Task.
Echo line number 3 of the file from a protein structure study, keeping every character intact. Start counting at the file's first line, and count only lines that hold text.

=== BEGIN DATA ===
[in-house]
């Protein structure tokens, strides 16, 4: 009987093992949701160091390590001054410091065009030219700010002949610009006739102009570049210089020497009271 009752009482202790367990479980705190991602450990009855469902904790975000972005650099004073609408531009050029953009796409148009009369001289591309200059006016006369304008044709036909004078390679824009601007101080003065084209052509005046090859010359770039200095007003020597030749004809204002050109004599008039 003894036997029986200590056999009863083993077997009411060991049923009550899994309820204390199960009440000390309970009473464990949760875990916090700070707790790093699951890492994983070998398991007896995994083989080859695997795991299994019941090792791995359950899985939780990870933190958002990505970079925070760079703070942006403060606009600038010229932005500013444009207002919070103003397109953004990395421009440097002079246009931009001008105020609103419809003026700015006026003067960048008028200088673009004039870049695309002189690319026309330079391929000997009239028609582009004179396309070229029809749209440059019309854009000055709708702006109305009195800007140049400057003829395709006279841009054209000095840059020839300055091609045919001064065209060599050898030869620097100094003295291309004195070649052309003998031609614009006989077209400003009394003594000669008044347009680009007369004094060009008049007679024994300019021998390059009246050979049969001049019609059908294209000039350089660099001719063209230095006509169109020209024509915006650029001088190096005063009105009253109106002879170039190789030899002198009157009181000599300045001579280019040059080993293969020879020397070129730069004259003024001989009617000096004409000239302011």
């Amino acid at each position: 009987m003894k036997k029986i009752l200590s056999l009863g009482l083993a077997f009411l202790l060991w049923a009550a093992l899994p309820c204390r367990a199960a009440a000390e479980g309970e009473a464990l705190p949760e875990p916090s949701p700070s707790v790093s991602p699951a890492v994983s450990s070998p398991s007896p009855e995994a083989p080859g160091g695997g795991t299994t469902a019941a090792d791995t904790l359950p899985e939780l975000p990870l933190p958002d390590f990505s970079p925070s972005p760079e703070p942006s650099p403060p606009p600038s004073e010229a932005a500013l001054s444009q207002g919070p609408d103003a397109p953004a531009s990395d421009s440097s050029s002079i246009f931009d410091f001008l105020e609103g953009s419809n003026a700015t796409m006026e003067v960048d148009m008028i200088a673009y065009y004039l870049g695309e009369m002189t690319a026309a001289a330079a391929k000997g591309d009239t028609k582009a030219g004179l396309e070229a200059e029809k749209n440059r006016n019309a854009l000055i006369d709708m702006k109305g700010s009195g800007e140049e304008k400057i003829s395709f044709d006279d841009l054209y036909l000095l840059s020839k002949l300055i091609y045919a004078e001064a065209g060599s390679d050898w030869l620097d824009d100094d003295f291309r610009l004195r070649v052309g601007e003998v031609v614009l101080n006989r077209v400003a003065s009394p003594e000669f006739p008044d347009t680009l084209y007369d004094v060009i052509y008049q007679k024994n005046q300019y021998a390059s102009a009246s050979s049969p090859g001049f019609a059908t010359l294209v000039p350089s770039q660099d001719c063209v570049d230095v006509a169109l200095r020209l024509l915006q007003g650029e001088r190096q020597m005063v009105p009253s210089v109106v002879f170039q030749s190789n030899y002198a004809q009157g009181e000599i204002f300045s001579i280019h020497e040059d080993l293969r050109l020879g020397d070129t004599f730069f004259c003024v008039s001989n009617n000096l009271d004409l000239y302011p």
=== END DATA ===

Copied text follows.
């Amino acid at each position: 009987m003894k036997k029986i009752l200590s056999l009863g009482l083993a077997f009411l202790l060991w049923a009550a093992l899994p309820c204390r367990a199960a009440a000390e479980g309970e009473a464990l705190p949760e875990p916090s949701p700070s707790v790093s991602p699951a890492v994983s450990s070998p398991s007896p009855e995994a083989p080859g160091g695997g795991t299994t469902a019941a090792d791995t904790l359950p899985e939780l975000p990870l933190p958002d390590f990505s970079p925070s972005p760079e703070p942006s650099p403060p606009p600038s004073e010229a932005a500013l001054s444009q207002g919070p609408d103003a397109p953004a531009s990395d421009s440097s050029s002079i246009f931009d410091f001008l105020e609103g953009s419809n003026a700015t796409m006026e003067v960048d148009m008028i200088a673009y065009y004039l870049g695309e009369m002189t690319a026309a001289a330079a391929k000997g591309d009239t028609k582009a030219g004179l396309e070229a200059e029809k749209n440059r006016n019309a854009l000055i006369d709708m702006k109305g700010s009195g800007e140049e304008k400057i003829s395709f044709d006279d841009l054209y036909l000095l840059s020839k002949l300055i091609y045919a004078e001064a065209g060599s390679d050898w030869l620097d824009d100094d003295f291309r610009l004195r070649v052309g601007e003998v031609v614009l101080n006989r077209v400003a003065s009394p003594e000669f006739p008044d347009t680009l084209y007369d004094v060009i052509y008049q007679k024994n005046q300019y021998a390059s102009a009246s050979s049969p090859g001049f019609a059908t010359l294209v000039p350089s770039q660099d001719c063209v570049d230095v006509a169109l200095r020209l024509l915006q007003g650029e001088r190096q020597m005063v009105p009253s210089v109106v002879f170039q030749s190789n030899y002198a004809q009157g009181e000599i204002f300045s001579i280019h020497e040059d080993l293969r050109l020879g020397d070129t004599f730069f004259c003024v008039s001989n009617n000096l009271d004409l000239y302011p």